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Keywords:

  • Anterior wall defect;
  • congenital diaphragmatic hernia;
  • fetal lung volume;
  • three-dimensional ultrasound

Please cite this paper as: Prendergast M, Rafferty G, Davenport M, Persico N, Jani J, Nicolaides K, Greenough A. Three-dimensional ultrasound fetal lung volumes and infant respiratory outcome: a prospective observational study. BJOG 2011;118:608–614.

Objective  To determine if fetal lung volumes (FLVs), determined by three-dimensional rotational ultrasound and virtual organ computer-aided analysis software (vocal), correlated with neonatal respiratory outcomes in surviving infants who had a high risk [fetuses with congenital diaphragmatic hernia (CDH)], lower risk [fetuses with anterior wall defects (AWDs)] and no risk (controls) of abnormal antenatal lung growth.

Design  Prospective observational study.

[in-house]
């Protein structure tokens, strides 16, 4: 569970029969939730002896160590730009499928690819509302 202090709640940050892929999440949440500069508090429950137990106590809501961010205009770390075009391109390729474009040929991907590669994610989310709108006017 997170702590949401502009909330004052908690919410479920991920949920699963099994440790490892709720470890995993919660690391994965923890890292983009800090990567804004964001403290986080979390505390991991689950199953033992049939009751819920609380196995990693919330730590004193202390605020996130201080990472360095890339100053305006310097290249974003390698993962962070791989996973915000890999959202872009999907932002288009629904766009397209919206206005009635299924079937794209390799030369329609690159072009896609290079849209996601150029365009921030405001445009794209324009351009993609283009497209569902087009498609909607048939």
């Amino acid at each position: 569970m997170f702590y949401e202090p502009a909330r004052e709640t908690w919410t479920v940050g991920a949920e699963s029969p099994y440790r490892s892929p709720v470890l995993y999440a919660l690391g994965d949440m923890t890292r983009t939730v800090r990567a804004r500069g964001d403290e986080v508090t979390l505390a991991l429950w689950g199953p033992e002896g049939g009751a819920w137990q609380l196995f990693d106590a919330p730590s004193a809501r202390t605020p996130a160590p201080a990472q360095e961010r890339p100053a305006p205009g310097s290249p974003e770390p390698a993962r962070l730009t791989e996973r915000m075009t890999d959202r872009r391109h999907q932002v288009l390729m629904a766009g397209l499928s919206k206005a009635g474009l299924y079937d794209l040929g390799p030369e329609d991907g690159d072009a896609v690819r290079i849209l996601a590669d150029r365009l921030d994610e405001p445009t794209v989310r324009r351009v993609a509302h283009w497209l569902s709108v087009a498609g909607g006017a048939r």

Setting  Tertiary fetal medicine and neonatal intensive care units.

Population  Sixty fetuses (25 with CDH, 25 with AWDs and ten controls).

Methods  FLVs were measured and expressed as the percentage of the observed compared with the expected for gestational age.

Main outcome measures  Neonatal respiratory outcome was determined by the duration of supplemental oxygen, mechanical ventilation and dependencies, and assessment of lung volume using a gas dilution technique to measure functional residual capacity (FRC).

Results  The infants with CDH had lower FLV results than both the infants with AWDs (P = 0.05) and the controls (< 0.05). The infants with CDH had longer durations of mechanical ventilation (< 0.001) and supplementary oxygen (< 0.001) dependence, compared with infants with AWDs. The infants with CDH had a lower median FRC than both the infants with AWDs (< 0.001) and the controls (< 0.001). FLV results correlated significantly with the durations of dependency on ventilation (r = −0.744, < 0.01) and oxygen (= −0.788, < 0.001), and with FRC results (r = 0.429, = 0.001).

Conclusions  These results suggest that FLVs obtained using three-dimensional rotational ultrasound might be useful in predicting neonatal respiratory outcome in surviving infants who had varying risks of abnormal lung growth. Larger and more comprehensive studies are needed to clarify the role that lung volume measurements have in assessing lung function and growth.